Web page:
While officials within the Washington Beltway are deserting Rep. Anthony Weiner as he tries to weather a racy Twitter photo scandal, some local politicians and constituents in the New York City Democrat's congressional district are willing to give the disgraced lawmaker a second chance.

New York State Assemblyman Steven Cymbrowitz, who shares an office with Weiner in Brooklyn's Sheepshead Bay, said much depends on the outcome of the congressional ethics inquiry that the lawmaker faces. But Cymbrowitz said Weiner can regain support because, although he lied, he admitted he was wrong.

“It was not a smart move to lie,” Cymbrowitz said. “But I think if he appeals to human frailty and reminds people of his track record of being a hard worker, he could get elected again.”

New York City Councilman Lew Fidler, a Democrat whose district overlaps with Weiner’s, echoed such sentiments. He said through a spokeswoman that Weiner's political obituary has yet to be written.

What support remains for Weiner in his district goes beyond political leaders. Erving "Blitz" Bilzinsky, who lives in Sheepshead Bay, said Weiner should battle through the controversy.

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"We all have things we're not proud of hanging in our closet," he said on his way into El Greco diner. "If his wife can forgive him, I can, too."

Such local support seems to run counter to much of the reaction nationally. Just moments after Weiner’s news conference in which he admitted that he sent a lewd picture of himself to a woman over Twitter, House Democratic leader Nancy Pelosi said she would refer the matter to an ethics panel to investigate any potential wrongdoing.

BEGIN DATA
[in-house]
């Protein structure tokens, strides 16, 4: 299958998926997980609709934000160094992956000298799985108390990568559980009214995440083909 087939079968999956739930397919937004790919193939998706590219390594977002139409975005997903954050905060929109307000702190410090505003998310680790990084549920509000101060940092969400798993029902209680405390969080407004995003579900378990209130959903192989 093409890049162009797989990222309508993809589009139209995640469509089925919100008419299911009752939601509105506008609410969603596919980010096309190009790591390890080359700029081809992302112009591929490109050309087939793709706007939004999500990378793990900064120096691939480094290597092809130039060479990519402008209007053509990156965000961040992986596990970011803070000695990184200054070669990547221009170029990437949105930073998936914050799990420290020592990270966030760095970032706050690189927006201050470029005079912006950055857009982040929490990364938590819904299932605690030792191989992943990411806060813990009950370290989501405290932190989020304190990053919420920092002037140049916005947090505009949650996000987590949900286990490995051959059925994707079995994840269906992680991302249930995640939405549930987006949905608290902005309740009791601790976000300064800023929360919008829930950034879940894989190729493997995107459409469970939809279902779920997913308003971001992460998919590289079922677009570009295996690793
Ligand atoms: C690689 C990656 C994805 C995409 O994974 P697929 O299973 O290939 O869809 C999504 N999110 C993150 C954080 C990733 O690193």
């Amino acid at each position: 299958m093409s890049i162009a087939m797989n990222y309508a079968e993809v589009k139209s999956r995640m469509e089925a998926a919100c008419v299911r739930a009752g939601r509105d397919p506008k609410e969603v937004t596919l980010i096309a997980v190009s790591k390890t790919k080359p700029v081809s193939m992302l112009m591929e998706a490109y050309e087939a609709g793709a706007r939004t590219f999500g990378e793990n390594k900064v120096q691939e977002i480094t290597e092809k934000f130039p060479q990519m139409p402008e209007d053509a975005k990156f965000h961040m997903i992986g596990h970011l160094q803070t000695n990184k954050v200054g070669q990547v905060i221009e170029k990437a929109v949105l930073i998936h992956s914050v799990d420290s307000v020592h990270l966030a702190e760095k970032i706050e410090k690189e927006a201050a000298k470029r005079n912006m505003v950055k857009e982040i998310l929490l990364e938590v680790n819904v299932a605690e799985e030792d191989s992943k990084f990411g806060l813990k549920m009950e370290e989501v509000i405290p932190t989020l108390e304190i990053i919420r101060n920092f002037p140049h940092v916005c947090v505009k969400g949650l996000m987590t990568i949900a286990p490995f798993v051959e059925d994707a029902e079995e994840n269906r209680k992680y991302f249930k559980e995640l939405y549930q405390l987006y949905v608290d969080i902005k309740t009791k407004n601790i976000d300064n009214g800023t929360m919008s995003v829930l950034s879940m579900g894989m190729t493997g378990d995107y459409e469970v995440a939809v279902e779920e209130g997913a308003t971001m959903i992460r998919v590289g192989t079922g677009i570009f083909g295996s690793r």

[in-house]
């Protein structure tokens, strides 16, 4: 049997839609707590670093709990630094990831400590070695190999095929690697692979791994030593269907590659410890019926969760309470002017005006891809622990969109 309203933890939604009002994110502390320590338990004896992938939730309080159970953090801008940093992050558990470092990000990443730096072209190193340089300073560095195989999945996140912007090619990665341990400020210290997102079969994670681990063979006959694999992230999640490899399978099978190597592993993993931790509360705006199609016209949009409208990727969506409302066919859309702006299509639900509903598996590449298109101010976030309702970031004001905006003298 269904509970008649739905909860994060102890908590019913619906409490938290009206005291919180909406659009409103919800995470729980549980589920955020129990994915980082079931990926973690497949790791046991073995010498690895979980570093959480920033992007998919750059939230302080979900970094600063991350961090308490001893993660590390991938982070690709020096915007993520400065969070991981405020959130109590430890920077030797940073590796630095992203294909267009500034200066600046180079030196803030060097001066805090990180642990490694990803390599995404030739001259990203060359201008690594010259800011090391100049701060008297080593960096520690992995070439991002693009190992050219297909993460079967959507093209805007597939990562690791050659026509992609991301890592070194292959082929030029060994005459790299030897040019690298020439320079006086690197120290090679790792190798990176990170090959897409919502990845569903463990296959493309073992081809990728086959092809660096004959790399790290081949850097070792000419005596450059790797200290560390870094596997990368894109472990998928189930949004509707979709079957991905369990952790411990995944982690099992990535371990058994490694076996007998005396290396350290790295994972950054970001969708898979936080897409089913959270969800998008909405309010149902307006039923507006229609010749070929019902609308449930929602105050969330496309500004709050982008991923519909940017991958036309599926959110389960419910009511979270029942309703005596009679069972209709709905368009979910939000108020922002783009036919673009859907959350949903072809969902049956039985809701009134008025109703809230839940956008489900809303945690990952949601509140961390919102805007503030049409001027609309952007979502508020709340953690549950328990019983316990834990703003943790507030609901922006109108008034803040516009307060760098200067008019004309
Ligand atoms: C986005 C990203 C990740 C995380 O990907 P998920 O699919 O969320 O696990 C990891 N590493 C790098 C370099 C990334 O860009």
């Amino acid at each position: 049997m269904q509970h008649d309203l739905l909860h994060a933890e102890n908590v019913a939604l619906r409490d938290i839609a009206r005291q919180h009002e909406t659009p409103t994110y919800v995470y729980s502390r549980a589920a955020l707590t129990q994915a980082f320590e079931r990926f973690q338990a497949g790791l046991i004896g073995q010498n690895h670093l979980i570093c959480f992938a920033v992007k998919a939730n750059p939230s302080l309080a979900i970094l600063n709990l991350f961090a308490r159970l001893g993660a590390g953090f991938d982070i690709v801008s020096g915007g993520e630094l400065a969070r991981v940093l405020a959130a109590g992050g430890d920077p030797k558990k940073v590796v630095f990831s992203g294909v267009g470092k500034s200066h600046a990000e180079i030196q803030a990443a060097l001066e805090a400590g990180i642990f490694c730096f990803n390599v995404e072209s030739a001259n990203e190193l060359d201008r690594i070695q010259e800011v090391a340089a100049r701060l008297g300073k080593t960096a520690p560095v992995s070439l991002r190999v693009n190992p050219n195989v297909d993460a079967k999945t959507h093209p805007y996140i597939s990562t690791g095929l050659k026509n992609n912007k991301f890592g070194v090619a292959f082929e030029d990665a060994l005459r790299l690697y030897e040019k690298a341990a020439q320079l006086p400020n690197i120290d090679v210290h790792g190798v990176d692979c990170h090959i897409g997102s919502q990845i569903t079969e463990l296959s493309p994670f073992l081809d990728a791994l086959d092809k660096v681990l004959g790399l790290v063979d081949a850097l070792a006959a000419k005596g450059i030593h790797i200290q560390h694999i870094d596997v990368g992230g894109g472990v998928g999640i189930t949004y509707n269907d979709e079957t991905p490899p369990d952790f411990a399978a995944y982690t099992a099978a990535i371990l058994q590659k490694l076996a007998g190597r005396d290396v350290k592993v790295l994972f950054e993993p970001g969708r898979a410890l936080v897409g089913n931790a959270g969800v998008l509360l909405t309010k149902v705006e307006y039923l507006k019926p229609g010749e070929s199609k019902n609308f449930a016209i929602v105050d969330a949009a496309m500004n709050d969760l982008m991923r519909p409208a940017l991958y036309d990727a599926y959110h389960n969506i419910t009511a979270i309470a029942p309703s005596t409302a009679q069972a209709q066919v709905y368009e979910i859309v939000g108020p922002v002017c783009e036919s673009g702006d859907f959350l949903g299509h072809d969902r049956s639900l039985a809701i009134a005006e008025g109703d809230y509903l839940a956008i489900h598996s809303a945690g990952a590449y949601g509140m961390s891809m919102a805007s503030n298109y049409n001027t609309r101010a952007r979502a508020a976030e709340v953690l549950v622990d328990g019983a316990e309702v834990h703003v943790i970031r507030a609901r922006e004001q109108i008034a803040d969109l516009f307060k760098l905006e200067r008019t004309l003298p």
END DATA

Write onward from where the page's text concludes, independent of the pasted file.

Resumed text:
On Tuesday, Senate Majority Leader Harry Reid, D-Nev., shunned Weiner, telling reporters, “I wish I could defend him, but I cannot.”

Republicans in Congress have called for Weiner to resign.

There are some in Weiner’s district unhappy with him, too.

Kenneth Wexler, a Weiner constituent in Brooklyn, arrived at the congressman's Sheepshead Bay office Tuesday morning to post a sign there urging Weiner to resign.

"He employed the Clinton blame-the-vast-right-wing-conspiracy policy and it backfired," Wexler said. "If he had any kind of self respect, he'd resign. But I don't see that happening."

But Mike Geller, a district leader in the area who has known Weiner for years, remembers him as a politician who “made grandmothers fall in love with him” and who knew how to win elections.

Even so, he thinks Weiner should be looking for a career change.

“It’s a mistake if he carries on,” Geller said. “Take a vacation, regroup with your family, write a New York Times bestseller, be a network correspondent. And have a baby and name him Burger.”